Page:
3. St. Louis Cardinals – No Albert, limited Carpenter, limited Wainwright and no Magic Pixie Dust from the old man means a slide back for the Cardinals. St. Louis is depending on too many older players for them to win this division. Carlos Beltran has to stay healthy for the offense to be potent enough to compete with the Reds. Matt Holliday and Lance Berkman are a decent 1-2 punch, but the Machine isn’t looming in this lineup anymore. Rather, World Series hero David Freese and Yadier Molina will be their protection in the lineup. The pitching is going to suffer the loss of Carpenter, who is only supposed to miss a month, but older pitchers with shoulder issues aren’t something to be treated lightly. Wainwright will help, and the bullpen will be solid, but the Cards offense will limit their ceiling in 2012. They will be competitive, and it wouldn’t surprise me to see them either win the division or make the playoffs, but I don’t see it happening.

4. Pittsburgh Pirates – They don’t have enough to be taken as a serious contender. Andrew McCutchen is a great player, but the front offices inability to surround him with talent is a concern. Their starting 3B, Pedro Alvarez, has lost his way at the plate and he wasn’t very special to begin with defensively. There’s an ugly hitch in his swing now and he tends to have happy feet in the box. Neil Walker is a good player, but the Pirate offense can’t be taken seriously at this point. They don’t have a front line starter, they’re relying on the corpse of Erik Bedard to be productive, and while they have an ok bullpen, there won’t be too many save opportunities. This is another lost year for a lost franchise, and I bet they’ll still finish ahead of the Cubs. Speaking of which…

5. Chicago Cubs – I did an in depth series on their depth. You can read it here. There’s three parts to it, so take you’re time. I’ll wait.

They’re gonna be awful this year, and that’s part of the grandiose plan that TheoCo has drawn up. The next few years are about two things, accumulating good prospects and getting rid of bad contracts. The Cubs have famously shot themselves in the foot when it comes to spending in the hopes that a World Series trophy would render these next few years as a honeymoon period as the team tries to restock and retool. Well, the Cubs choked all that away in 2007 and 2008, fell spectacularly on their face in 2009, had their manager quit on them in 2010 and hired the cryptkeeper for 2011. Then that Boston craziness happened and we somehow ended up with a competent front office that has a concrete plan for building a serious contender for years to come. It doesn’t look like they’ll stray from that plan either, so get ready for a 70 win season folks, because Soriano is the only established offensive threat the Cubs have right now. The division is certainly gettable for the next few years, but the Cubs won’t bite. They’ll wait, and I’m fine with that.

6. Houston Astros – This franchise is awful. The offense rates below average as it will center around an old fat 1B and a young OF prospect with a flat swing plane. Well, that’s not fair to JD Martinez, he is a legit hitter, but his power will be limited because of his swing, and that’s a bit of an issue at The Ballpark Formerly Known as Enron. The opposition will certainly knock the ball out of the park, but the Astros can’t do it on a consistent enough basis to be taken seriously. The starting rotation is headlined by Wandy Rodriguez, but after that it’s a collection of bad. The bullpen is meh and there’s no hope down on the farm. They’re gonna be bad for awhile.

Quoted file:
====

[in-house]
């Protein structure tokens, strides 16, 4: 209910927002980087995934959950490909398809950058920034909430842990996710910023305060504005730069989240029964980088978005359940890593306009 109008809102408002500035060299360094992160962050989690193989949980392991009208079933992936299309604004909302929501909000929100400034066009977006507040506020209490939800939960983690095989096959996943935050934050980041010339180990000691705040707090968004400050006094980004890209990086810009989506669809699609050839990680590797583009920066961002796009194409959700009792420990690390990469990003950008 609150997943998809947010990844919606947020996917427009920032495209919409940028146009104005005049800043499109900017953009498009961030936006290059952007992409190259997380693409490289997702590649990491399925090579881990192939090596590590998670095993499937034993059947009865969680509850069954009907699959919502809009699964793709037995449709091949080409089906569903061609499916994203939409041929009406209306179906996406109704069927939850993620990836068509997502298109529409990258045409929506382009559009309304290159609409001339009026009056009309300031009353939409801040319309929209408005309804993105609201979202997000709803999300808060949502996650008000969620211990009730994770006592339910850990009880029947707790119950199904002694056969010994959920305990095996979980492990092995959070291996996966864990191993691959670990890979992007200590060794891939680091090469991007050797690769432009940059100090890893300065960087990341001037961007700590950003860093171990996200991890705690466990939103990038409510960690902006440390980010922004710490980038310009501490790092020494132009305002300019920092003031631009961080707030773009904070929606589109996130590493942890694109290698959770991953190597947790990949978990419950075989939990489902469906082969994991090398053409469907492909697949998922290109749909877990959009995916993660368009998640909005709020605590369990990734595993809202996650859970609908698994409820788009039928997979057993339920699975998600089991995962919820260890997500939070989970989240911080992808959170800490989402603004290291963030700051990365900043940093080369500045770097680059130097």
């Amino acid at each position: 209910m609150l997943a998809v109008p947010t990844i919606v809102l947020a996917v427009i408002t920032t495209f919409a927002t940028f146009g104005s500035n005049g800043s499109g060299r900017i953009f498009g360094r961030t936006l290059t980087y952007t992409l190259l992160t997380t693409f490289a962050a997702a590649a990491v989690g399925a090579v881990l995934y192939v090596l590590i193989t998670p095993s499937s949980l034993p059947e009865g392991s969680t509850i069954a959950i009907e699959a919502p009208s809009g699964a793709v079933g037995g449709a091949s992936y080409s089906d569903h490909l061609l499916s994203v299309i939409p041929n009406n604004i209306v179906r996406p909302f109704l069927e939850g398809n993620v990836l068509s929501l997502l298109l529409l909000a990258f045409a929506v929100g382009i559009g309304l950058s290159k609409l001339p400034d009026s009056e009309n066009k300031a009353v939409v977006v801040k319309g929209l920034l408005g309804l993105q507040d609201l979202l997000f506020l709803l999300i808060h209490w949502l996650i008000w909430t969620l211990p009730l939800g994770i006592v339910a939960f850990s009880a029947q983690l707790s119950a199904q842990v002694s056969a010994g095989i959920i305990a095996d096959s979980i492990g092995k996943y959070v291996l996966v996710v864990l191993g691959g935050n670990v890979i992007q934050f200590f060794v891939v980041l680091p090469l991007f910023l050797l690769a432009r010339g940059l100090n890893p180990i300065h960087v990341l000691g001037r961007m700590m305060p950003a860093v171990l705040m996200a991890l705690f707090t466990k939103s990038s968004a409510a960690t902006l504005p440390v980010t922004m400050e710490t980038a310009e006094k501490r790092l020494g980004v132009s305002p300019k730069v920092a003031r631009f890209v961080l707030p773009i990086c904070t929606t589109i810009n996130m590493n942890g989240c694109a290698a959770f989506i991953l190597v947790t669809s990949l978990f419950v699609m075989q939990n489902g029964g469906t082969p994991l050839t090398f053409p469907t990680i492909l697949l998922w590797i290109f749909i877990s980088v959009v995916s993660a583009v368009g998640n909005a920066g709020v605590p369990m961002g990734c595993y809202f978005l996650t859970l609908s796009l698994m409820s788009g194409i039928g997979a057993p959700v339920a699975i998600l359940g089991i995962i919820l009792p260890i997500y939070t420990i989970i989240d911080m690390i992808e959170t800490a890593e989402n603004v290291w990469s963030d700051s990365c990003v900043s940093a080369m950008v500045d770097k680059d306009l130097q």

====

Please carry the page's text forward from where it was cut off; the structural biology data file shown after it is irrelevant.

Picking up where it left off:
Let’s take a moment

Posted: November 12, 2011 by Mauricio Rubio Jr. in Baseball, MLB
Tags: , , , ,

And step back from the Penn State Story and all it’s sordid details. Let’s instead focus on the Miami Marlins and their bid to become a baseball superpower in one offseason.

As it turns out, the outfit from south beach has decided to make offers to Jose Reyes, Mark Buehrle and Albert Pujols. Given that the Marlins have a substantial amount of young talent on the team and a crazy manager that no one in Chicago is quite ready to let go of yet, it would appear that the Marlins are tired of recycling superstar talent and are hellbent on outspending all of MLB to win this year.

Our Audio Technician Raul Parra called it. He Steve Stone’d it as soon as Ozzie was traded to the Marlins. The last time the Marlins did anything like this was in 1997 when they assembled a team loaded with all star talent and promptly unloaded them after winning a ring.

I like the offers to Jo-Jo Reyes and redneck Tommy John, but the Pujols deal will always be something that I’m wary of. Consider that he is coming off his worse season as a pro, he is likely in his decline phase, and will likely demand an 8 year deal at the minimum and I can see the Pujols contract hamstringing an organization for a long time.

Pujols at his peak was a pure monster, he was the rare slugger in that he was a hitter with power, rather than a power hitter. In 2006, for example, he hit 49 HR’s and only struck out 50 times.

That’s more than impressive, that’s damn near inhuman in the modern day of baseball.

There are significant signs that he is in his decline phase however, as his walk rate was significantly slashed, his ISO (isolated power) avg. number dipped to an all time low for him, and I believe he was simply hitting the ball with authority less often, as indicated by his all time low in BABIP (Batting Average on Balls In Play), and a high GB% (groundball percentage).

I wouldn’t give him the outlandish deal he is looking for. Cubs fans have dealt with the Fonzi contract, and White Sox fans will have to deal with the remaining Adam Dunn years, but this is likely to be different than both of those. For one, Pujols is playing in a position that is abundant with power talent. When you break down 1B players you have Ryan Howard, Prince Fielder, Mark Teixeira, Joey Votto, Adrian Gonzalez and Miguel Cabrera, just to name a few.

1B is clearly a position that is not lacking in the power hitting department.

You’re also likely to get more John Olerud-like performance out of Pujols rather than Ruth-like. It seems that given the numbers above, Pujols is sacrificing power to save contact.

This isn’t the 90’s anymore, there aren’t likely to be any secondary career peaks after 30 for these players. I respect the Marlins for going after it, but I don’t like the idea of giving Pujols a boatload of cash.